5 V
site specific installation · campfire, wood, steel, thermoelectric generator, cables, electronics

Skulptur Projekte visitors are invited to charge their phones over a campfire at the Pumpenhaus Münster. In the tradition of stick bread making (Germany) and cooking sausages over the flames, custom-made charger sticks produce 5V electricity
with the help of the thermoelectric effect of the heat of the fire—enough to charge the average smartphone. As long as the thermo generator attached to the end of the stick is exposed to the flames, it generates power. Phones can be plugged into the sticks via a multi-plug charging cable. Visitors gather around the warmth of the fire, charge their phones, and have a chat. 5V is one of three works which were commissioned and produced by Skulptur Projekte Münster.

12 V
site specific installation · router, camping stove, thermoelectric generator, cable, electronics, software, database

A standard home router hangs parasitically right next to commercial mobile phone antennas on the Münster TV tower. Vistors are invited to connect to this router with their phones. The router serves no Internet connectinon but offers a large database of PDF tutorials on ‘How to live an offline life’. A thermo generator sitting on a small camping stove nearby provides 12-volt electricity to power the router, which is connected via a 70-meter long orange cable. While Deutsche Telekom maintains one of its three large data centers right next to the TV tower, the site-specific installation 12V is totally independent of power lines or Internet connection. Users can download and also upload files. Connections cannot be traced or monitored by third parties on the Internet. The tower, a retro-looking building for long-range TV broadcasts before the Internet, becomes a historic sculpture in itself.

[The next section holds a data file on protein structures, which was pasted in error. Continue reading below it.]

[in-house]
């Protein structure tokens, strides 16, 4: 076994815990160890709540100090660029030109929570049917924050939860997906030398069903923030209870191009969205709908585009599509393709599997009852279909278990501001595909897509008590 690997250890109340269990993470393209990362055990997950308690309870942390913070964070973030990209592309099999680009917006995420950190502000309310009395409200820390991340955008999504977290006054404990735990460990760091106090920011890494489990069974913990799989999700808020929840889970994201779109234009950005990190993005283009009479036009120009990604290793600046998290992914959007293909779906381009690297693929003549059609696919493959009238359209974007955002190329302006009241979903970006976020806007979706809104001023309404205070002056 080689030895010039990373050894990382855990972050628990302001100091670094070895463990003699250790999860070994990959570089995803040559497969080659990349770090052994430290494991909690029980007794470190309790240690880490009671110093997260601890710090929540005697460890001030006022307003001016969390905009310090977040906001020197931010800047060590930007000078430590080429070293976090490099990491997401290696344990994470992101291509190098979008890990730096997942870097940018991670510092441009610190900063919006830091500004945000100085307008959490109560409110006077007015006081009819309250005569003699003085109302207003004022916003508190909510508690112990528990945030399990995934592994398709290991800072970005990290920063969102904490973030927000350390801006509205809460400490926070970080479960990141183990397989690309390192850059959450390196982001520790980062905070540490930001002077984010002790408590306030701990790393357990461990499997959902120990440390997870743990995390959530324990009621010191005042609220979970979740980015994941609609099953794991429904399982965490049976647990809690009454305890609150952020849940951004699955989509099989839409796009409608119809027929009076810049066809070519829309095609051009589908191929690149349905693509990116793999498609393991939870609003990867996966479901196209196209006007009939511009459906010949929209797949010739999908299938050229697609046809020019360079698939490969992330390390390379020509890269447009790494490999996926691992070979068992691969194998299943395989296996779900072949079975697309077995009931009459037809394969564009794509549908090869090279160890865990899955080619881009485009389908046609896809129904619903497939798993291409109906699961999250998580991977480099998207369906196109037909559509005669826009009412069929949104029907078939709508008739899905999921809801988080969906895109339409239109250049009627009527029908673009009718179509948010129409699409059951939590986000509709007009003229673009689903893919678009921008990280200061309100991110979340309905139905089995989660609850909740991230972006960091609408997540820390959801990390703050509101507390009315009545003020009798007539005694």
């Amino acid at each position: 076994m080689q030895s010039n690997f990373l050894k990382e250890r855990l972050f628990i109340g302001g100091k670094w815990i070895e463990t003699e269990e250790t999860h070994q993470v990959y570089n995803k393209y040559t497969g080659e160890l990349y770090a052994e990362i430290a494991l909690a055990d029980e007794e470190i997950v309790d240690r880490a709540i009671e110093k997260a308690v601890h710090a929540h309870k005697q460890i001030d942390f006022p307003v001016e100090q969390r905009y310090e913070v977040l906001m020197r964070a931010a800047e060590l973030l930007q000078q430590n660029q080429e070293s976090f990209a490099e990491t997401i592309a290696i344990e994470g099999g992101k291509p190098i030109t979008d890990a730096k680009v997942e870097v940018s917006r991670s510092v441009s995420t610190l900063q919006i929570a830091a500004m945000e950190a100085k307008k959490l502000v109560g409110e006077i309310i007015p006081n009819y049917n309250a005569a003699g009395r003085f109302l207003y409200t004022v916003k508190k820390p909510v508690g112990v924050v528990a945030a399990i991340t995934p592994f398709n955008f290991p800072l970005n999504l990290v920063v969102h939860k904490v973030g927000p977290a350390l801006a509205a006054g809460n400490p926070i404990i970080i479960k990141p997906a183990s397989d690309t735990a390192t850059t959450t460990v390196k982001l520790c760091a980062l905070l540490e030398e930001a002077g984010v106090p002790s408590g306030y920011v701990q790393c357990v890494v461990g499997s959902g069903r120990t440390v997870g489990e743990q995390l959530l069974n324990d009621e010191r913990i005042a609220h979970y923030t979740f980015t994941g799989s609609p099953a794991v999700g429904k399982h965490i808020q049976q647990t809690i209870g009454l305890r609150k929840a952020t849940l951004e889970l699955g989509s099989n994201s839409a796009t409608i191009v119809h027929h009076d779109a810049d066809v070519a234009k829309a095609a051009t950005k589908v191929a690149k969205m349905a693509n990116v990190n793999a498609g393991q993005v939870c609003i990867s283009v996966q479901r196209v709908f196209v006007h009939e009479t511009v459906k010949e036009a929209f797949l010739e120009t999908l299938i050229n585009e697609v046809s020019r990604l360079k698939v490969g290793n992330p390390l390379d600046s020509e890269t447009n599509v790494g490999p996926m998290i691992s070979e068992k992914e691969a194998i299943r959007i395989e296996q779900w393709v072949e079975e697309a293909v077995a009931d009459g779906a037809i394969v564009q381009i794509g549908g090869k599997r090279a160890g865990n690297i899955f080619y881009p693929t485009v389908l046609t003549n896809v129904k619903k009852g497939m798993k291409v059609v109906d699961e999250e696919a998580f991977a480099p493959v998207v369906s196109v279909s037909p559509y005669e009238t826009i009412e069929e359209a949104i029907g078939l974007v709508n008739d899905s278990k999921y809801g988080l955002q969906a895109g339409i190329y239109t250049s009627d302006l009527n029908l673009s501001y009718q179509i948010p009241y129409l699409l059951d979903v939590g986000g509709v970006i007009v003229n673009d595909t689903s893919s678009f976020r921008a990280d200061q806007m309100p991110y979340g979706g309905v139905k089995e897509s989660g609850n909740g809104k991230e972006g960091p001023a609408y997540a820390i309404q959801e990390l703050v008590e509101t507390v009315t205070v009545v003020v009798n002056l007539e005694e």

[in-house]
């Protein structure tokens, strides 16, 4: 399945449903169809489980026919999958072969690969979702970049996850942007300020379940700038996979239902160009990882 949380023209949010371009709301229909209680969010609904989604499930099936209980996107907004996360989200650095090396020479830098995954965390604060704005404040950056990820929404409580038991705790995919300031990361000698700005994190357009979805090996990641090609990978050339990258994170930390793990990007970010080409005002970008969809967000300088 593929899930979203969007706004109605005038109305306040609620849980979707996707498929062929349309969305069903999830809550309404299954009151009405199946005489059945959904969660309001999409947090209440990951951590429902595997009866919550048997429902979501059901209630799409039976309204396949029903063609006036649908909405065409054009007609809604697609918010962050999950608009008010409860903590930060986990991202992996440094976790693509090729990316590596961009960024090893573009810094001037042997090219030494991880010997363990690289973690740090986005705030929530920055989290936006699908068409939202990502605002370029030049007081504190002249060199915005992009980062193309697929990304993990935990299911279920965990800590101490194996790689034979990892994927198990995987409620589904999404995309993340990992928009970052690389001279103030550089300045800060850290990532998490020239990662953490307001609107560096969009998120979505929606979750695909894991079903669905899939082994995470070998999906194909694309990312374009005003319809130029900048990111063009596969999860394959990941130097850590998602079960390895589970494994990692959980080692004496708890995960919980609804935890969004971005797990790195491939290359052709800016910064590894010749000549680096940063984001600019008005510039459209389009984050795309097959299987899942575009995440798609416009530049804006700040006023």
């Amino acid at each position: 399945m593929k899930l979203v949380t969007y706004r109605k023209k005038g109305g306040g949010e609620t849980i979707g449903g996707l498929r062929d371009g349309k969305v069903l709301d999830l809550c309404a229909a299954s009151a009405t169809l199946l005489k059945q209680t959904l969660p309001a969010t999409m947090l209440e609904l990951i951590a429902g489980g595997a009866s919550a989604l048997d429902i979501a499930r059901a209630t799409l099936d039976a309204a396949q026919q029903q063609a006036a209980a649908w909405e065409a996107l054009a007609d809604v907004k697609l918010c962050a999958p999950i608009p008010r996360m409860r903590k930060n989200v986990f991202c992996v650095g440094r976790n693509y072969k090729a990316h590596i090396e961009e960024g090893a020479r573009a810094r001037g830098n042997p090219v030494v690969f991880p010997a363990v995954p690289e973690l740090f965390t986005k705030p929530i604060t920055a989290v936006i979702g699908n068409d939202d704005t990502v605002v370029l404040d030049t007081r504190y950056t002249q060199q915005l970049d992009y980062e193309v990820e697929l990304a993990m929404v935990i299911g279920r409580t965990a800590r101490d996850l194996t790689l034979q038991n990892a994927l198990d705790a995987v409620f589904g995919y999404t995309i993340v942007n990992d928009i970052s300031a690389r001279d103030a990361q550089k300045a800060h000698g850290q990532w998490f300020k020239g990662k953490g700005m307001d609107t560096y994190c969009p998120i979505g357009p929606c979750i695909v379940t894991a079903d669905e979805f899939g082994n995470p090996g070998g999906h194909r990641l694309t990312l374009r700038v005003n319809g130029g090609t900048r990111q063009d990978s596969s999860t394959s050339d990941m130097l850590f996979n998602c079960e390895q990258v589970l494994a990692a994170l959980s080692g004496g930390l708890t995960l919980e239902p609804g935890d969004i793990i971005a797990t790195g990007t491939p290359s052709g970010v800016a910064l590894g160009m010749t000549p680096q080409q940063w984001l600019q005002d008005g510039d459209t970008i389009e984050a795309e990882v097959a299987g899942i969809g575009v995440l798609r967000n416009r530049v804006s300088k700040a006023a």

2016

Remind Me Later

Solo Show
8. July – 28. September 2016
Kunstverein Arnsberg, Arnsberg, Germany

Perhaps you are reading this text on your mobile device?.

Do you have your phone under control or does it have a grip on you in its grip?

The consequences of technological developments on our social lives and relationships is a central theme in the work of Aram Bartholl.

In the current exhibition, Bartholl looks into the digital everyday live. ‘Remind me later’ is a very well known term for us instantly recognisable to us as users. As a form of reflex and self-defence against the constant stream of new automatic updates, we immediately the click tap othe ‘Remind me later’ button has become a habitual immediate reaction.

Digitalisation can undoubtedly connect us, but can also produce alienation. Meet with friends? Spend time outdoors in nature? Remind me later. Often, the mobile phone is more captivating of attention than the person sitting opposite. The limitless possibilities of communication have more to offer than real life? Really?

Aram Bartholl investigates the social side effects of digitalisation, and examines their influence on our analogue lives. In doing so, his work often incorporates outdoor space and blends perceptions of the real and the virtual. His work in Arnsberg continues in this vein, with humour and great sensitivity.

Aram Bartholl was born in Bremen in 1972 and lives in Berlin. He is guest professor at the Kunstakademie in Kassel and at UCLA in Los Angeles.